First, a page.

Ejaculation problems are also really common, with the three main types being premature ejaculation, delayed ejaculation and retrograde ejaculation (where the semen goes to the bladder, rather than out through the penis). The most common of these is premature ejaculation, which can happen from time to time, but if it happens more persistently, it’s worth exploring physical or psychological causes.

There are some things that you can try yourselves to help, like masturbating a few hours before sex, using a thicker condom, or taking a break during sex. Lastly, lower levels of the male sex hormone testosterone can have an impact on the male libido, but this is uncommon and things like stress and anxiety are more likely to be the culprit of low libido.

Low libido is really common during pregnancy, after giving birth and while breastfeeding. Your hormones are changing, your body has transformed which for some can be difficult to come to terms with, you are probably feeling pretty exhausted and your priorities have probably changed with a small human to care for. Furthermore, perhaps you had a cut or tear during delivery that causes pain, or are having discomfort from your caesarean wound (it’s pretty major surgery, you know!). In most cases, these things improve over time, but if not it’s worth speaking to your GP (especially if you’re getting problems down below after birth trauma).

Certain medication can have an impact on your libido. The most common culprits are:
•some medication for high blood pressure
•some types of antidepressant
•some medication for fits
•some antipsychotic medication
•some medication for enlarged prostate or prostate cancer
•hormonal contraception

Read the leaflet that comes with your medication to see if low libido is a possible side effect, and if you think it’s affecting your sex drive, consider discussing it with your GP. It’s worth discussing it before you stop taking the medication, as you could do yourself some harm by suddenly stopping. Perhaps there is an alternative medication that you can try. Along the same lines, drug misuse and too much alcohol can also have an effect on libido.
Drinking too much over a prolonged period can reduce your sex drive; remember men and women are advised not to drink more than 14 units per week on a regular basis. If you’re worried about your drinking, call Drinkline on 0300 123 1110 or speak to your GP. Your GP is also a good place to start if you want to get help for drugs, or the Frank website lists local drug services

As you get older, you might find medication side effects more of an issue as you may experience other health problems. But there is no reason why you shouldn’t have a good sex life into older age!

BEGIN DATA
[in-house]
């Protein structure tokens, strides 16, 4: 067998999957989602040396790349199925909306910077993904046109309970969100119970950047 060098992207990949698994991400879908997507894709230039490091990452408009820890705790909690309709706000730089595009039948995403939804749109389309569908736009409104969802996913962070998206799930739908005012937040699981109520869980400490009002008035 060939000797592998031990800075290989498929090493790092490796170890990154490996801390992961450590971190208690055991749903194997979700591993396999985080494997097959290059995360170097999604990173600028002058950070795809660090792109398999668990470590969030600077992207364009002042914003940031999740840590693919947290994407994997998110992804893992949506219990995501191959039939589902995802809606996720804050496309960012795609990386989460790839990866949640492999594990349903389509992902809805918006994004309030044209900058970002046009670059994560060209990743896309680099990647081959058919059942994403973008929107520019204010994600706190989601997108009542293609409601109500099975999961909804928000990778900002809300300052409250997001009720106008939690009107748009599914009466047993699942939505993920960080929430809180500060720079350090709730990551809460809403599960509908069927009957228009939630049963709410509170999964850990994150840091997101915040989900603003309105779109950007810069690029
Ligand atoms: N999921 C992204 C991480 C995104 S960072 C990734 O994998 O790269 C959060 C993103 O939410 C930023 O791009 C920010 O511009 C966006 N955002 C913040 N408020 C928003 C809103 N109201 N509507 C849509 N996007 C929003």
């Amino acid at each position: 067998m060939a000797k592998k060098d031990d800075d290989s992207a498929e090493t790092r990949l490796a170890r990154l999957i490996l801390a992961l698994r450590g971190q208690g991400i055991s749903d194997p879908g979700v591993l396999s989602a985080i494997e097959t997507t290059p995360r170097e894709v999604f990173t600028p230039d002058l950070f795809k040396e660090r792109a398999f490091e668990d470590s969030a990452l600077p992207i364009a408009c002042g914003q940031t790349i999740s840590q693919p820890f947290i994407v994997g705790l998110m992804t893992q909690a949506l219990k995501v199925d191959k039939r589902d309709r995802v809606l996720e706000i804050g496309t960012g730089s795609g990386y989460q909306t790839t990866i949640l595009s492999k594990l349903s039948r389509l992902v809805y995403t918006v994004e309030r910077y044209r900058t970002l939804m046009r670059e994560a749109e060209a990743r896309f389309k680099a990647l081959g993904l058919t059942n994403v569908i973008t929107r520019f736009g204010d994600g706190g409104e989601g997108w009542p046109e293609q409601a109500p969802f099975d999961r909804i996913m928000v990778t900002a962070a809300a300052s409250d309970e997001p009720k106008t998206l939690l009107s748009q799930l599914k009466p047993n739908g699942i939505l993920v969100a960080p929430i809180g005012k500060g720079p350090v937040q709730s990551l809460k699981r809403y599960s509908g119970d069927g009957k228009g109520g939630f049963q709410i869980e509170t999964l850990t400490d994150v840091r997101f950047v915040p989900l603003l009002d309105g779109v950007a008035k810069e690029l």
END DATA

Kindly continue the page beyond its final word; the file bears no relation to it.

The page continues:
Other health conditions might cause physical and emotional difficulties to overcome, and may have a direct effect on your libido (for example diabetes, heart disease, thyroid problems, surgery or a cancer diagnosis). Or you might find that you just aren’t as mobile as you used to be. Speak to your partner about how you feel, and think about ways that you can help one another.

Perhaps trying different positions, taking painkillers before sex, using pillows to make things more comfortable or experimenting with techniques other than penetration could help.

It’s important to remember that loss of libido is common, and in certain circumstances can be completely normal. If you find your low libido distressing, persistent or having an impact on your relationship, it’s a good idea to get help. Some good sources of help are:

•Your GP might be able to help if there is an underlying physical issue or health problem. You might find talking to your GP about sex embarrassing. We don’t mind, we’re used to dealing with problems like this. Honestly.
•A psychosexual therapist. Your GP might be able to refer you, but it’s not available on the NHS in all areas. You can also find one privately; look for one who is a member of the College of Sexual and Relationship Therapists or the Institute of Psychosexual Medicine.
•A sexual health service or GUM clinic
•Relationship counselling
•Sexual advice association

Dr Hannah Missen is a mummy to Primrose, and a general practitioner (GP) with a previous background in obstetrics and gynaecology. She has particular interests in research and academia, medical ethics and law, and women’s health.
Find her on Twitter @DrMissen

- Advertisement -


Please enter your comment!
Please enter your name here